MGM Springfield Dealer Suing Massachusetts Operator for Low Wages
Employees of any business, including a casino, expect to earn a certain hourly wage or salary based on their position. During the interviewing process, the individual should be alerted to the pay amount or at least by the time they are hired. Payment details are an important part of any job process. One employee of the MGM Springfield is claiming that all details were not provided upon hiring and the is paid below minimum wage for his dealer position, plus tips.
MGM Springfield is a top performing casino in the state of Massachusetts. The venue recently came under fire after a lawsuit was filed by a dealer of the casino. Shawn Connors claims that MGM did not paid him minimum wage on a consistent basis. He started working at the venue when it opened in August of last year and feels he is due compensation from the operator.
Under Minimum Wage Payments
In his lawsuit, Connors states that he is entitled to more than what his employer is providing. He is reportedly being paid $5 an hour plus tips. It is common for employers to pay lower wages if tips are also received. However, based on federal law in the US, employers must tell their employees that they will be receiving less than minimum wage due to the tip factor.
In the lawsuit filed by Connors, it does not state if he would have taken the dealer job, if he had been told the pay structure details. The filing does not include how much Connors earns in tips either. Even though he is protesting the base pay number, Connors is still working at the casino in Springfield.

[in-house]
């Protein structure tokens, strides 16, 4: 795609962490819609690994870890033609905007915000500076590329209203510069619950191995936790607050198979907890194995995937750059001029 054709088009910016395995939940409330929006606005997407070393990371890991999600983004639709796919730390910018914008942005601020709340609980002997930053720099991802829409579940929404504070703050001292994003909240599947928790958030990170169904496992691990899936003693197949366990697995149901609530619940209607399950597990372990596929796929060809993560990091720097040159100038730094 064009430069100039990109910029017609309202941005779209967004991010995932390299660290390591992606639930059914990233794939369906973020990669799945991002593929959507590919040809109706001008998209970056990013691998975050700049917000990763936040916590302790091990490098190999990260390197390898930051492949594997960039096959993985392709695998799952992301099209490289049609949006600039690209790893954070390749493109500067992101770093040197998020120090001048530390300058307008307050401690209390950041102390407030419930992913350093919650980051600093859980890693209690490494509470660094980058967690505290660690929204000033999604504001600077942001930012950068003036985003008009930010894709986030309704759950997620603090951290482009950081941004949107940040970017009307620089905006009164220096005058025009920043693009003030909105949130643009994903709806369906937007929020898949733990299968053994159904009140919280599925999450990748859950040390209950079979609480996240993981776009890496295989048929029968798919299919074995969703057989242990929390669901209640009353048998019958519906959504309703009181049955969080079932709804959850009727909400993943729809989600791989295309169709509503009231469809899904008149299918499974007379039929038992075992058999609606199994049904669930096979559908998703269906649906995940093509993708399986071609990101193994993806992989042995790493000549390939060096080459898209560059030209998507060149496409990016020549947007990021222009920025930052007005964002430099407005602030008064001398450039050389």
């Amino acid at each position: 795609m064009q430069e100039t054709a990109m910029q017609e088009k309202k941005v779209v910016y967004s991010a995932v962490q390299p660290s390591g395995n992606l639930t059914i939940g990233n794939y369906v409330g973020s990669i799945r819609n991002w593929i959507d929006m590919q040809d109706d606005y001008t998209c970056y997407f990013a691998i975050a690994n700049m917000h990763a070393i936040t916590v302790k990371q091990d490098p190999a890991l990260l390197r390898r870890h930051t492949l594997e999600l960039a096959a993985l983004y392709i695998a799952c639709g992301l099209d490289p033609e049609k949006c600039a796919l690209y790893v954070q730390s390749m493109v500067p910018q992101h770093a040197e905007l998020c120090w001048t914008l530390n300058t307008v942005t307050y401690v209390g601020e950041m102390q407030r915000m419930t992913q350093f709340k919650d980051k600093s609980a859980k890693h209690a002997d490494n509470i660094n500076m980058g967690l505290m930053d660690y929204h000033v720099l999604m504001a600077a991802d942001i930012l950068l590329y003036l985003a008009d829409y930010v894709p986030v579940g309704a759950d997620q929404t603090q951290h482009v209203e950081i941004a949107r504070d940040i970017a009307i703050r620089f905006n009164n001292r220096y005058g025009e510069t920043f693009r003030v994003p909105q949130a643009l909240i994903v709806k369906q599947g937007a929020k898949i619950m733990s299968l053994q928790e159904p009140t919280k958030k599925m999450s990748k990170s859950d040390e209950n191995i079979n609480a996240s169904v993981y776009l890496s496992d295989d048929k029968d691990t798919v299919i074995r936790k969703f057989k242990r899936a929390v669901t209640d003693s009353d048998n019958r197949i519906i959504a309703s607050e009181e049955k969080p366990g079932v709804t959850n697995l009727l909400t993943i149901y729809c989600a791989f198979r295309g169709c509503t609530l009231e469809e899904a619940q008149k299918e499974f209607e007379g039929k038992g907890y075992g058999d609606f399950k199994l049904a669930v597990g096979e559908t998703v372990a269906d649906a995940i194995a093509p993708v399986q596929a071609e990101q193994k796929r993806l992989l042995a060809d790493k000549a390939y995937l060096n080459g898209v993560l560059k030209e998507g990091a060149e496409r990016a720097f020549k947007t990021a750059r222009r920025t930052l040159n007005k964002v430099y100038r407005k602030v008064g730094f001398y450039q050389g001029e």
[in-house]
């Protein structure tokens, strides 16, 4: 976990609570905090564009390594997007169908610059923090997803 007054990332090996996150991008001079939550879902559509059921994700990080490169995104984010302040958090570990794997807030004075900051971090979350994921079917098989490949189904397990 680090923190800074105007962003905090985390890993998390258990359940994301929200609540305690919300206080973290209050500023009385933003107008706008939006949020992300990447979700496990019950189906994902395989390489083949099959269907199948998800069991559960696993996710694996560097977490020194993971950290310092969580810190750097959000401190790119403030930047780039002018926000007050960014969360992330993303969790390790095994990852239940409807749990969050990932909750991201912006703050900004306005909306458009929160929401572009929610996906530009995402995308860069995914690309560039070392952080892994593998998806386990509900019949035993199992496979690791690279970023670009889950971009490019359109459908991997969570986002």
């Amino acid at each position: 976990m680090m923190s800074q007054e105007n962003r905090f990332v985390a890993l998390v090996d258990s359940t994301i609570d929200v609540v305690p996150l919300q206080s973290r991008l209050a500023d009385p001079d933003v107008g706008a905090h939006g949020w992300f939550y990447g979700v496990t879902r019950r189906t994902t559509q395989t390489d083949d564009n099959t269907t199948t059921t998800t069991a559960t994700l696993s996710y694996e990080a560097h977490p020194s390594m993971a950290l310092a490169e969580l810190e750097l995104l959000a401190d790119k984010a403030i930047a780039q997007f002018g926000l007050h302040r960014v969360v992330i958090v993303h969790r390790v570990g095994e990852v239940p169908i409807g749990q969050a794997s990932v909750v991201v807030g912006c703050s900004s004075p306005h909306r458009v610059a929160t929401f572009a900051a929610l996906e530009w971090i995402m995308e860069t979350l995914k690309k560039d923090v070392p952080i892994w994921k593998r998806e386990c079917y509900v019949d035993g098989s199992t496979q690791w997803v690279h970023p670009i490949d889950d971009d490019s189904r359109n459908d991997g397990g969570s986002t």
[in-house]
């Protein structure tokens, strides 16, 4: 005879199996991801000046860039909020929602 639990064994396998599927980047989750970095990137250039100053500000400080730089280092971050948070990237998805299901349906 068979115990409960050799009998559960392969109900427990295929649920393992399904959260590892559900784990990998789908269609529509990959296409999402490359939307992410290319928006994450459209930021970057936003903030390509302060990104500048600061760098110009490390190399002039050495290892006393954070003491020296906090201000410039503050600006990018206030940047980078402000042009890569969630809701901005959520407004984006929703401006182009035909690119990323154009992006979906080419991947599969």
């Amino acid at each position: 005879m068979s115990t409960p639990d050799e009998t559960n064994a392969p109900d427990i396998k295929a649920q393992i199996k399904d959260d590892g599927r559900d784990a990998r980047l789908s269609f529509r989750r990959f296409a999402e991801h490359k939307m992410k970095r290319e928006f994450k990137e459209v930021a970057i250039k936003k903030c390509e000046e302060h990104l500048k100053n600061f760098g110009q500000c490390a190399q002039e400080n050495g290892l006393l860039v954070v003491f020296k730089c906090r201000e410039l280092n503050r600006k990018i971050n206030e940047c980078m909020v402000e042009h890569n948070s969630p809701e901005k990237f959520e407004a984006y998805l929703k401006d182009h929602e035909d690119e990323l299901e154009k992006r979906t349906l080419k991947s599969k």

Benjamin Knox Steffans is the attorney for Connors who stated that like all employees, his client expects that payment would be consistent with federal wage and hour laws.
With the filing, the attorney for Connors has requested that it be treated like a class action lawsuit in the courts. The attorney argued that a minimum of 100 other employees of the casino are paid in the same or similar way to Connors. In the lawsuit, MGM has been accused of underpaying those who receive tips or have overtime hours.
Connors is also claiming that the casino is deducting employee licensing fees from staff wagers in an improper manner.
In his lawsuit, Connors does not list a specific amount of damages, but the filing states that the damages should include the difference between his and other employees’ actual pay and what they should receive based on federal law. The filing is also seeking interest and for MGM to pay attorneys fees and associated costs.
MGM Springfield has yet to respond to the lawsuit filing. A spokesperson did release a statement in which the operator says they received the filing and will be investigating it and responding accordingly.
We can imagine that MGM Resorts will formulate a plan and announce their intention within the coming weeks after reviewing their options and the lawsuit.